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Welcome back to the Sunday Culture edition of The Daily, one of the Atlantic The author reveals what keeps him entertained. Today’s special guest is Elizabeth Bruenig, a staff writer at the Atlantic Which covers politics, culture and religion.
Liz takes another look manchester by the sea When she needs a good cry, she looks to Instagram for baking recipes, and she can no longer digest the OTT-era emo songs she loved as an eyeliner-wearing teenager.
First, here are three Sunday lessons the Atlantic,
Culture Survey: Elizabeth Bruenig
An actor I would watch in anything: Anya Taylor-Joy. I love the projects she does, and I can stare at her mesmerizing face for hours.
My favorite blockbuster and favorite art film: My Favorite Blockbuster: Royal Casino, Has anyone ever looked as beautiful as Eva Green in that movie? She brings such charisma and old Hollywood glamor to her role. I’m not really sure silence of the lambS was a blockbuster (a cursory check shows that it did quite well at the box office), but it’s definitely one of my favorite mainstream movies. Jodie Foster is completely captivating in the lead role.
My favorite art film: the believer, starring Ryan Gosling. It’s a strange ride, but I think Gosling’s performance is incredible. He makes the mixed emotions and competing impulses of a self-loathing Jewish skinhead compelling and believable. I’m not sure everything in this movie works perfectly, but as Gosling’s almost solo performance, it’s very touching.
Last thing that made me cry: manchester by the sea, I don’t think you need to have kids to be fully affected by this movie, but if you have kids, I think it’s especially hard. It’s such a raw portrait of grief and brokenness that it’s hard for me to re-watch it over and over again, but I watch it over and over again when I’m looking for the catharsis of a good cry. ,Connected: manchester by the sea There’s a surprising meditation on grief.)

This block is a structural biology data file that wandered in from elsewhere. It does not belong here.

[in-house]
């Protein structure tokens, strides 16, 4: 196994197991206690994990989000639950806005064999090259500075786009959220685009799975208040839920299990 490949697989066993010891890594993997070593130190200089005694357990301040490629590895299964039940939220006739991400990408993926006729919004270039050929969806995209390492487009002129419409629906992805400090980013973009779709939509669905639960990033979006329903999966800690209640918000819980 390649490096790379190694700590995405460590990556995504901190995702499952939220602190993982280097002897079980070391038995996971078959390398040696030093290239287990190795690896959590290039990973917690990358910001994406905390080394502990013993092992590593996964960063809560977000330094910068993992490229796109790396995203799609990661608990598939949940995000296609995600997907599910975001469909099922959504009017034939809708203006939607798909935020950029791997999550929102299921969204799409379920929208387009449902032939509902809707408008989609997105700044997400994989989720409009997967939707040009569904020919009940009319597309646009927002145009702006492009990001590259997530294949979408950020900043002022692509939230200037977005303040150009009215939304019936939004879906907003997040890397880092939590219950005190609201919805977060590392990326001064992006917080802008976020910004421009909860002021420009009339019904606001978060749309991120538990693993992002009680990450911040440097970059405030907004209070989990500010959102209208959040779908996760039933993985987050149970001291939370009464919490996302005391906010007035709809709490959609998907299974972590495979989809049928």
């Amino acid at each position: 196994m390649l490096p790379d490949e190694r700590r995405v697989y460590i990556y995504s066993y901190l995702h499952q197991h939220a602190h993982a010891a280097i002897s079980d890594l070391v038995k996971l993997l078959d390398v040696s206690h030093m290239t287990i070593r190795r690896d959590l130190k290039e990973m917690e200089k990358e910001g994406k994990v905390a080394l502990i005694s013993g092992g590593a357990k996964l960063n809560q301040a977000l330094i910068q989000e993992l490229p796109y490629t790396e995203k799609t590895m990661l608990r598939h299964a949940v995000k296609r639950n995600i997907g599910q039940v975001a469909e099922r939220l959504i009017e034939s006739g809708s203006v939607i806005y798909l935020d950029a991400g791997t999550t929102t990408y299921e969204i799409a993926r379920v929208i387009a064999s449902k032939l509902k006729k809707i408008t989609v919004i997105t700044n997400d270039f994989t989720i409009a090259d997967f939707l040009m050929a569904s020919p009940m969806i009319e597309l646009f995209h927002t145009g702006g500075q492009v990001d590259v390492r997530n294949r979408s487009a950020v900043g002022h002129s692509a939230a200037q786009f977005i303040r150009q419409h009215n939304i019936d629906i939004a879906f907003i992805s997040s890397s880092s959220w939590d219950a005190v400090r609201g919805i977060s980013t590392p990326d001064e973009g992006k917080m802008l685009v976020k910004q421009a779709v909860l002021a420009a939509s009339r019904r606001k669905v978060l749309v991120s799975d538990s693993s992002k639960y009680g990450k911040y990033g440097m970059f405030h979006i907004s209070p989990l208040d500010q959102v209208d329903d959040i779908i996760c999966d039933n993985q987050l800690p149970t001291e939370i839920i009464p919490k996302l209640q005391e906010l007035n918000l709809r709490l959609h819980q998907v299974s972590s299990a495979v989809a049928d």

A quiet song that I like and a fast song that I like: I love Grouper’s “Heavy Water / I’d Rather Be Sleeping”—I can easily listen to it on loop for an hour or more without getting bored. It succeeds in creating a dreamlike experience. I would say my favorite fast song is “Heart-Shaped Box” by Nirvana, and it’s just as fast as I like.
A cultural product I liked as a teenager and still like now, and something I used to like but dislike now: I’ve been a big fan of Slowdive for as long as I can remember. It still stands! But when I was a teen, I also had a mixtape (ok: a mix CD) of typical aughts-era emo songs, which I thought was awesome at the time and sounds completely unlistenable today. I think some music only makes sense if you really focus on the heavy eyeliner and studded belt.
Something I revisited recently: Lewis Gluck’s Avernus, I was introduced to his work in college, and immediately read several books of his poetry. Avernus, a meditation on the myth of Persephone and Hades, remains my favorite. Gluck’s voice is sometimes cold and distant, making the entire collection feel like an experience sent from another world.
A piece of journalism that recently changed my perspective on a topic: I’m late to the party on this, but I just read it New Yorker Excerpt on the Dyatlov Pass Incident and now I completely agree with it. I guess I always hoped there would be some kind of alien explanation for this, and I won’t spoil for you what actually appears to have happened, but it’s far more mundane than most of the theories out there. But!